Safe Between the Pages

Enter the awkward, painful preteen years. I fell out of a tree, and killed three butterflies, and got separated from the bosom of Mother Nature. I found sanctuary in the written word. A love for reading, nurtured and encouraged by my hyper-literate parents, became an unquenchable thirst for great books. I entered the make-believe worlds of Enid Blyton, C.S. Lewis, Tolkien, Richard Adams, and Noel Streatfield.

I surrendered myself completely to being a gawky book nerd. I was nearsighted, bucktoothed, and cowlick-tressed. I wore ugly sweaters and thick-ribbed brown corduroy trousers. I recall extreme teasing which today would be called bullying, and stories saved me. I saw the unmistakable imprints of Mr. Tumnus’ cloven hooves in the snow. Scratches in the paint of our front door were made by Gandalf. I was Lucy, pushing to the back of the camphor-scented wardrobe; I was Bilbo on a pony in the forest, hungry midmorning for bread and cheese.

I read everything in our house that was written for children, then I stole a copy of Judy Blume’s Wifey from my mother’s bookshelves. Wifey is about a housewife having an affair, and the book exposed me to the prurient possibilities of print. Caught reading Wifey, I promised not to lend it to my friends, then promptly (but creatively!) broke my promise by reading the steamy sections out loud to a friend, in our backyard. My mother overheard, and I was punished. Corporeally.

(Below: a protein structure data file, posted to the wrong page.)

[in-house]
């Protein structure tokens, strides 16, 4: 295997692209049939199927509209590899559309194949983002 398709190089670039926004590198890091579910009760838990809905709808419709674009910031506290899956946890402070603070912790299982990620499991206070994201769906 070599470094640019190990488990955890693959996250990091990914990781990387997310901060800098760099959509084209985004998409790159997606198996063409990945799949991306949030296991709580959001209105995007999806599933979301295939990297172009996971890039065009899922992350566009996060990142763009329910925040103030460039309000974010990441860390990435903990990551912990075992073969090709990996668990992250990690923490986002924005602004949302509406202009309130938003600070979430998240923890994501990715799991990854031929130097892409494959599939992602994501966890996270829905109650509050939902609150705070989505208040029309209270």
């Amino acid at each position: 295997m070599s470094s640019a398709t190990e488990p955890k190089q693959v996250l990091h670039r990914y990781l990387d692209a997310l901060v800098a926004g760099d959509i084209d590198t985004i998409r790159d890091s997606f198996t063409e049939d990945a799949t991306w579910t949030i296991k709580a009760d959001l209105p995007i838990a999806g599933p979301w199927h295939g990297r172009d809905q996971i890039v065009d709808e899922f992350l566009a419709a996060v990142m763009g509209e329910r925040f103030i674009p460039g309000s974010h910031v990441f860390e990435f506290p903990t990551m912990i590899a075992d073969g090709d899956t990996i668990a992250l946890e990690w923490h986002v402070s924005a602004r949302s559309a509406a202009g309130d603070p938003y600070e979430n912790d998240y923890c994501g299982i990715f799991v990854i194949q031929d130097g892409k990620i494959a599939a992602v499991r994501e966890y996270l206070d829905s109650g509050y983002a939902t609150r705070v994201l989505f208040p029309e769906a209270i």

2 thoughts on “Safe Between the Pages

  1. This time is so interesting and the” book therapy” that is so powerful all of ones life is worth thinking back on. I read some life changing books and had a few special teachers who introduced book talk as a way of life then too. I remember in grade 6 our teacher gave a group of girls in the class Island of The Blue Dolphins by Scott O’Dell to read and discuss. The ideas in that story were profoundly frightening and inspiring. Stayed with me, as did To Kill A Mockingbird by Harper Lee in grade nine. Her one great story! They both lingered in my mind and still do. I was in a book club for 14 years in Kamloops while raising young children through the teen years and it was so important to staying sane…for all of us I think. Only nursing babies were allowed to come to the monthly discussion and our reading was shared and so meaningful to our lives. I am enjoying your posts and also reminded to write every day!

    • Book clubs are such a fabulous way for people who love reading to connect, in an increasingly impersonal age. To Kill A Mockingbird is etched in my consciousness as well. Are you blogging as well, Norah? We could link to each other’s sites?

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